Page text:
SECR P class

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SECR P class
South Eastern & Chatham Railway 178 Bluebell Railway (1).jpg
SECR P Class No. 178, restored at the Bluebell Railway
Specifications
Power type Steam
Builder SECR Ashford Works
Build date 1909 (2), 1910 (6)
Total produced 8
Configuration 0-6-0T
UIC classification C n2t
Gauge 4 ft 8 12 in (1,435 mm)
Driver diameter 3 ft 9 18 in (1.146 m)
Wheelbase 11 ft 0 in (3.35 m)
Axle load 10 tons 0 cwt (22,400 lb or 10.2 t)
Locomotive weight 28 tons 10 cwt (63,800 lb or 28.9 t)
Fuel type Coal
Fuel capacity 18 cwt (2,016 lb/914 kg)
Water capacity 550 imp gal (2,500 l; 660 US gal)
Boiler pressure 160 lbf/in2 (1.10 MPa)
Firegrate area 9 sq ft (0.84 m2)
Heating surface:
– Tubes
387 14 sq ft (35.98 m2)
– Firebox 51 34 sq ft (4.81 m2)
– Total 439 sq ft (40.78 m2)
Superheater type None
Cylinders Two, inside
Cylinder size 12 in × 18 in (305 mm × 457 mm)
Valve gear Stephenson
Tractive effort 7,810 lbf (34.7 kN)
Career
Operator(s)
Class SECR / SR: P
Power class BR: 0F
Withdrawn 1955–1961
Disposition Four preserved, four scrapped

The South Eastern and Chatham Railway (SECR) P Class is a class of 0-6-0T steam locomotive designed by Harry Wainwright.

They were inspired by,[1] and loosely based on, the more successful LB&SCR A1 Class "Terriers" and eight were built in 1909 and 1910. They were originally intended for lightweight passenger trains, to replace underpowered steam railmotors.[1] Certain cost-saving design compromises had been made, compared to the Terrier design, and the P class were found to be underpowered, having only 73% of the Terrier's tractive effort.[1] The P class were later re-allocated to shunting and station pilot duties.[1]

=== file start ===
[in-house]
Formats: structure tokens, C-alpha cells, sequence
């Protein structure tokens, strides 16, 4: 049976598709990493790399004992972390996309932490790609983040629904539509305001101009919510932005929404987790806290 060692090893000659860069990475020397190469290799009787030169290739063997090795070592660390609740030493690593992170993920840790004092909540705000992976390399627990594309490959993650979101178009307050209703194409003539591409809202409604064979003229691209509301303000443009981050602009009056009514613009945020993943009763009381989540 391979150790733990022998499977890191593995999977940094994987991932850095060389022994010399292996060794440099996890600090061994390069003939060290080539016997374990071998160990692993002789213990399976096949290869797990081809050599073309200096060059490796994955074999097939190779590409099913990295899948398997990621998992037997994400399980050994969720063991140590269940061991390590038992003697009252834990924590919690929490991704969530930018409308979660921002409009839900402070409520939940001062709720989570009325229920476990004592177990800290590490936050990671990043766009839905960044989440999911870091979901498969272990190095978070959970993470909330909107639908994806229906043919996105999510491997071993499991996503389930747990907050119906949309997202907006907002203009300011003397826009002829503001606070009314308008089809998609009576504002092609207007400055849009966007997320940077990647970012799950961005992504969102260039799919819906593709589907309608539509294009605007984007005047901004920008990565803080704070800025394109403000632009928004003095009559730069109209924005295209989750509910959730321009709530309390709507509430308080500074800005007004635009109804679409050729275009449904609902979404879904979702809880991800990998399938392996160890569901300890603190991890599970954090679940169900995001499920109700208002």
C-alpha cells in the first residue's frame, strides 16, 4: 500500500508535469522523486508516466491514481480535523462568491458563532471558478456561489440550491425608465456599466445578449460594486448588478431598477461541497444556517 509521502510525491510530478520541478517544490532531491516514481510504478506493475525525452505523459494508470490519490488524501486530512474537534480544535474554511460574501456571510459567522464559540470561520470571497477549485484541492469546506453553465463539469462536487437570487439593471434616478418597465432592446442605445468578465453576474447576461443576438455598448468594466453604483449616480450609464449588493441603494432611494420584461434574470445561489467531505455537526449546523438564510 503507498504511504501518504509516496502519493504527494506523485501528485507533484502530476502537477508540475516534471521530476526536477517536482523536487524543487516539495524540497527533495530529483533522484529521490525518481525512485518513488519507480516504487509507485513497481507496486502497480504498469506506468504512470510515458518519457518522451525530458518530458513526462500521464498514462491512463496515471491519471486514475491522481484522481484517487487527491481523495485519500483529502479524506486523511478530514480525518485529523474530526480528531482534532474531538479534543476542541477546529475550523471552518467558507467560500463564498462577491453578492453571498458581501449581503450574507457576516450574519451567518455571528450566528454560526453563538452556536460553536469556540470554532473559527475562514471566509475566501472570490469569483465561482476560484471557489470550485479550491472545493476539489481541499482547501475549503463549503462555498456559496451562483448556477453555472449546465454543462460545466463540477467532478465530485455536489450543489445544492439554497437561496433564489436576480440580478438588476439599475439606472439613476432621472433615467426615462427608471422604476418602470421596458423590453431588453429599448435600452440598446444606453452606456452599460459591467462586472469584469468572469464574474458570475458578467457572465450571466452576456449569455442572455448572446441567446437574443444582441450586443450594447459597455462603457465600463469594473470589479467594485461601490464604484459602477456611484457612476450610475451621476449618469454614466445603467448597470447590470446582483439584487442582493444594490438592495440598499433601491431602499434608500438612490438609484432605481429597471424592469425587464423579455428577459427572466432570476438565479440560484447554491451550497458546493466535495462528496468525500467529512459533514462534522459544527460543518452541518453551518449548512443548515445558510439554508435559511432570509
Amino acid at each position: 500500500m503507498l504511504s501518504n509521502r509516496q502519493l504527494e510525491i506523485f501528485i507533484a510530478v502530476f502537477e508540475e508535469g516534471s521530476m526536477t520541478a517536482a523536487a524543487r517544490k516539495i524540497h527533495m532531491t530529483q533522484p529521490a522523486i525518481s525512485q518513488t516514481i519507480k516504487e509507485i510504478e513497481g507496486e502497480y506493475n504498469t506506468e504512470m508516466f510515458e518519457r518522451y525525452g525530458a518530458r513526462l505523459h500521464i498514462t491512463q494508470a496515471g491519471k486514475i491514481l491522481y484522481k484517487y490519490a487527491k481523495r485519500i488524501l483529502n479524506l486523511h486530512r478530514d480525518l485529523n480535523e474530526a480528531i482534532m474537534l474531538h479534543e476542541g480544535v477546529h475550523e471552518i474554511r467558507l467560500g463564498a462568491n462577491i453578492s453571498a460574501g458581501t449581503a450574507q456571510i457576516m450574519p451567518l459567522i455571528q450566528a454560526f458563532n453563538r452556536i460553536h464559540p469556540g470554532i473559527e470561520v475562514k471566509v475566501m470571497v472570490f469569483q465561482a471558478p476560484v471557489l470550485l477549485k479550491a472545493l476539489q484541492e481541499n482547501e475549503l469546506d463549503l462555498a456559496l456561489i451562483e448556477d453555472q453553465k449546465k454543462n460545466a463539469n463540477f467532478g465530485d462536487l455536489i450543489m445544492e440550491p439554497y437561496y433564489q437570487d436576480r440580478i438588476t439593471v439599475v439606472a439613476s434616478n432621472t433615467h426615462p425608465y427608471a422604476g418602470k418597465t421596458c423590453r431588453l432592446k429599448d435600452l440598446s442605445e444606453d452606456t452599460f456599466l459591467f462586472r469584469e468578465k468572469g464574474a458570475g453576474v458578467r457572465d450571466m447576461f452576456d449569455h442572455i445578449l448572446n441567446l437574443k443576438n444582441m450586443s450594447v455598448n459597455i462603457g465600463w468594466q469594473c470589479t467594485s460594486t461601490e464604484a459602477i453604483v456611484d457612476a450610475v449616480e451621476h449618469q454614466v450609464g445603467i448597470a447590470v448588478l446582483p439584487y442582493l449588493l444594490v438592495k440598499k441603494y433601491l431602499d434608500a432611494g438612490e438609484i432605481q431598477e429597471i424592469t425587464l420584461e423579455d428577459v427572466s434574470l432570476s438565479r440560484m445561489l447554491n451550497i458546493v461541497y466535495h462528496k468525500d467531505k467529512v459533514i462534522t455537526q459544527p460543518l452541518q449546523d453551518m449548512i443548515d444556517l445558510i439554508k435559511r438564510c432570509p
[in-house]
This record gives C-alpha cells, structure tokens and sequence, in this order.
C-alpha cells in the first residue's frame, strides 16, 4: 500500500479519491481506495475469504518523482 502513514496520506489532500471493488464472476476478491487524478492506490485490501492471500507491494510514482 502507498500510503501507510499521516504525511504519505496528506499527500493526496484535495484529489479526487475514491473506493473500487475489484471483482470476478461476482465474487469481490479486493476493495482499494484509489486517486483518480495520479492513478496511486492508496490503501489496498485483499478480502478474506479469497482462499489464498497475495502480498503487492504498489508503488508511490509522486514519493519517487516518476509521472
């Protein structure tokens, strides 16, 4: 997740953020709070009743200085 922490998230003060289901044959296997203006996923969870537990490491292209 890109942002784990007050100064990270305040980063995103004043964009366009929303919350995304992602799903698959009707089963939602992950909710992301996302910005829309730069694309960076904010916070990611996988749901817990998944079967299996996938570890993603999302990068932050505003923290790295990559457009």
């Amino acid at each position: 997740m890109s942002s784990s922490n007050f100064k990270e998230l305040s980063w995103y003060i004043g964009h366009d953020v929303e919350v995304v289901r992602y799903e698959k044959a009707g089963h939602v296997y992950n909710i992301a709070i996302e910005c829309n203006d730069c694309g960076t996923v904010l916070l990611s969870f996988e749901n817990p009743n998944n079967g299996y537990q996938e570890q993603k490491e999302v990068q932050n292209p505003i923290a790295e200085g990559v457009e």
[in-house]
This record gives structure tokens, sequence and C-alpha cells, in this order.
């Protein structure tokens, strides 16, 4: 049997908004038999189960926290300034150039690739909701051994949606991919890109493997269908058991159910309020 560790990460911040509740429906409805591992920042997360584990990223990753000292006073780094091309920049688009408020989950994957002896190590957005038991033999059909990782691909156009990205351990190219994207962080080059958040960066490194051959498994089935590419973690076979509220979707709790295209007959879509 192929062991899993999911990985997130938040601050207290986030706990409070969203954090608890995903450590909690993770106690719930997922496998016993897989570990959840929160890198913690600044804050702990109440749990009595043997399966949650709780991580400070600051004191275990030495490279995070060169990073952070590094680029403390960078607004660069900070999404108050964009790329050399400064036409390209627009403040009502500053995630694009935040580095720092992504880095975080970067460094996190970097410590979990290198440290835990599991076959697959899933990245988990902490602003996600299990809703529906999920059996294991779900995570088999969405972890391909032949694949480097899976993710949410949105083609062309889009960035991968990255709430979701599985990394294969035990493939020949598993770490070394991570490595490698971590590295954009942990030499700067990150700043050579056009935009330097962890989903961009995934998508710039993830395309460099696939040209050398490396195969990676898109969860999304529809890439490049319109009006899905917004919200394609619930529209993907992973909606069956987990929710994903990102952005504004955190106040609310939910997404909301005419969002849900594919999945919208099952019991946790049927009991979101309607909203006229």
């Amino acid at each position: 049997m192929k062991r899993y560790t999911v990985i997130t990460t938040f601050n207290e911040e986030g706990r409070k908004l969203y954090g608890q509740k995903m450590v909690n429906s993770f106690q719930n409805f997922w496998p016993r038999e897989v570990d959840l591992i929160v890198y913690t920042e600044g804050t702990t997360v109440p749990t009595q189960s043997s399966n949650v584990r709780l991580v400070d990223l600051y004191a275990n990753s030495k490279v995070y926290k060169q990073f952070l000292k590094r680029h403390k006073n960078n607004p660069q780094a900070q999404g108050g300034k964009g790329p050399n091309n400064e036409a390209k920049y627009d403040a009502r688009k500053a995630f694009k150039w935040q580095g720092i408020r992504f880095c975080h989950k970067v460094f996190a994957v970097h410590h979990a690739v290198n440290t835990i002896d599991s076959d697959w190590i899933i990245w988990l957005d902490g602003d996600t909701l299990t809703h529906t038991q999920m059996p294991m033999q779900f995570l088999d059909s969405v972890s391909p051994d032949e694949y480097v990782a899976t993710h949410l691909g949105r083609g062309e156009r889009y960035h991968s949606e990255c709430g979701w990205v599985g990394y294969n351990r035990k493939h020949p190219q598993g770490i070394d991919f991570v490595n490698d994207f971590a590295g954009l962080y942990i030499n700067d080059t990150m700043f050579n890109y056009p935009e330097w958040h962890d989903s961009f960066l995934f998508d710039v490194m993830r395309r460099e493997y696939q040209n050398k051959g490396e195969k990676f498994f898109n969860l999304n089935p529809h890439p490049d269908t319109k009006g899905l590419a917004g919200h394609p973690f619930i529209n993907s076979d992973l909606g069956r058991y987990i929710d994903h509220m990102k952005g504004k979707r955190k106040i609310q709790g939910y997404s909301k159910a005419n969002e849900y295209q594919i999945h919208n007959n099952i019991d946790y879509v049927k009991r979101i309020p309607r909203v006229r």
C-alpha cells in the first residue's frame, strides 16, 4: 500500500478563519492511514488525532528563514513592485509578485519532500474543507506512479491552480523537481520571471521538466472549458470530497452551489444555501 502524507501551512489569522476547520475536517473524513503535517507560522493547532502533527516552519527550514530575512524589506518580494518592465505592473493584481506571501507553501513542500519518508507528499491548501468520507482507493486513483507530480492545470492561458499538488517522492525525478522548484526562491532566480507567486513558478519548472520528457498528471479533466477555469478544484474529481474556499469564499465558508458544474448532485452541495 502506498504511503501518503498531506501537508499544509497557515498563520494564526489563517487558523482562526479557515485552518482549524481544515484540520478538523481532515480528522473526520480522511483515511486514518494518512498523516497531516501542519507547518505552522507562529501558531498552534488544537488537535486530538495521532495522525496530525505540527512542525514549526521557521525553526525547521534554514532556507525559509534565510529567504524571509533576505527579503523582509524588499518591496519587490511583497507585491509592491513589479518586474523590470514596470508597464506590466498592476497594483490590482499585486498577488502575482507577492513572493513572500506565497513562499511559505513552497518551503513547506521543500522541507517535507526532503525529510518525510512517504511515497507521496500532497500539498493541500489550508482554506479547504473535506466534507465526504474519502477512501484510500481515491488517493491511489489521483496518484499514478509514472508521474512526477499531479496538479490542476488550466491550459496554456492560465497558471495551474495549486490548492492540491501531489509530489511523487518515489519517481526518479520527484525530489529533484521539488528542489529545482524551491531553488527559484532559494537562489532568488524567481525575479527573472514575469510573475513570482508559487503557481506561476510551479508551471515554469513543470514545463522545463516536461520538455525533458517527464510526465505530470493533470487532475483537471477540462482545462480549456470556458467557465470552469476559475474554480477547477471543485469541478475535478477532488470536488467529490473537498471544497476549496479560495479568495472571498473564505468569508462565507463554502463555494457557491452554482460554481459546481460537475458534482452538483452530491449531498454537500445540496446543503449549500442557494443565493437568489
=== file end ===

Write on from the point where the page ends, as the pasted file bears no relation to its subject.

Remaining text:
All eight locomotives passed into Southern Railway ownership at The Grouping in 1923, and into British Railways ownership at Nationalisation in 1948. Withdrawals took place between 1955 and 1961, but four examples have been preserved.[1]

Numbering[edit]

The first two locomotives, built in 1909, were numbered 753 and 754. The 1910-built locomotives re-used numbers of withdrawn locomotives and were numbered 27, 178, 323, 325, 555 and 558. In 1915, Two locomotives (27 and 753, known by the ROD as numbers 5027 and 5753 ) were transferred to the Government and used by the Railway Operating Division, arriving in France in May 1915. They were initially used during the construction of exchange sidings, and later to shunt the sidings and docks at Boulogne, but they proved to have insufficient power, and were returned to England in October 1916, to be replaced with the SECR T Class locomotive.

All eight passed to the Southern Railway upon its formation in 1923, and were given an 'A' prefix to their SECR numbers. in 1925, A753 and A754 were renumbered A556 and A557. In 1923, the Southern abolished the number prefixes, and increased the P class numbers by 1000. Upon Nationalisation in 1948, British Railways added 30000 to their SR number.